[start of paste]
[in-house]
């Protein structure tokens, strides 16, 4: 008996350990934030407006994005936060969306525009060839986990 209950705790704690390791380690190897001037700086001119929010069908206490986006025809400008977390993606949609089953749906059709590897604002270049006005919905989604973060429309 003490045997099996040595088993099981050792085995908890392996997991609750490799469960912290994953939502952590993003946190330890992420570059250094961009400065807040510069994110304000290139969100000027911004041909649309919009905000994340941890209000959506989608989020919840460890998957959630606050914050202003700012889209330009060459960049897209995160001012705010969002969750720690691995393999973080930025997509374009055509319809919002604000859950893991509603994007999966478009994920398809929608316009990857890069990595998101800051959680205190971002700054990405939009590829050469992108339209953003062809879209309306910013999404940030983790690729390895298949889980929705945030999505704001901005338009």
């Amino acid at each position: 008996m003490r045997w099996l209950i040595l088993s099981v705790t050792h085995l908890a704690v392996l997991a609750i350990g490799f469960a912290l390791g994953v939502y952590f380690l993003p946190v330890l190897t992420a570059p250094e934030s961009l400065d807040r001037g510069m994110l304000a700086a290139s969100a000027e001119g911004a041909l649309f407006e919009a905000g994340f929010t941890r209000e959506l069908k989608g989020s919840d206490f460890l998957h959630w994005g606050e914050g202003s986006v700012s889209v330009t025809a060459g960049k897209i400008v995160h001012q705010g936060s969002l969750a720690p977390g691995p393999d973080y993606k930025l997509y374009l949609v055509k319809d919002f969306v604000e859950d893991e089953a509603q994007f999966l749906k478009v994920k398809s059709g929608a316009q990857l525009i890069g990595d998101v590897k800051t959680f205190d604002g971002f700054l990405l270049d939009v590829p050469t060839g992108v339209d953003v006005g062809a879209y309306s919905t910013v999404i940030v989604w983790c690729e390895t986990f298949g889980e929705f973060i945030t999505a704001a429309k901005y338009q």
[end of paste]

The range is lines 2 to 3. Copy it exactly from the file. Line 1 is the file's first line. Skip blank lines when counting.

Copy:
């Protein structure tokens, strides 16, 4: 008996350990934030407006994005936060969306525009060839986990 209950705790704690390791380690190897001037700086001119929010069908206490986006025809400008977390993606949609089953749906059709590897604002270049006005919905989604973060429309 003490045997099996040595088993099981050792085995908890392996997991609750490799469960912290994953939502952590993003946190330890992420570059250094961009400065807040510069994110304000290139969100000027911004041909649309919009905000994340941890209000959506989608989020919840460890998957959630606050914050202003700012889209330009060459960049897209995160001012705010969002969750720690691995393999973080930025997509374009055509319809919002604000859950893991509603994007999966478009994920398809929608316009990857890069990595998101800051959680205190971002700054990405939009590829050469992108339209953003062809879209309306910013999404940030983790690729390895298949889980929705945030999505704001901005338009």
């Amino acid at each position: 008996m003490r045997w099996l209950i040595l088993s099981v705790t050792h085995l908890a704690v392996l997991a609750i350990g490799f469960a912290l390791g994953v939502y952590f380690l993003p946190v330890l190897t992420a570059p250094e934030s961009l400065d807040r001037g510069m994110l304000a700086a290139s969100a000027e001119g911004a041909l649309f407006e919009a905000g994340f929010t941890r209000e959506l069908k989608g989020s919840d206490f460890l998957h959630w994005g606050e914050g202003s986006v700012s889209v330009t025809a060459g960049k897209i400008v995160h001012q705010g936060s969002l969750a720690p977390g691995p393999d973080y993606k930025l997509y374009l949609v055509k319809d919002f969306v604000e859950d893991e089953a509603q994007f999966l749906k478009v994920k398809s059709g929608a316009q990857l525009i890069g990595d998101v590897k800051t959680f205190d604002g971002f700054l990405l270049d939009v590829p050469t060839g992108v339209d953003v006005g062809a879209y309306s919905t910013v999404i940030v989604w983790c690729e390895t986990f298949g889980e929705f973060i945030t999505a704001a429309k901005y338009q």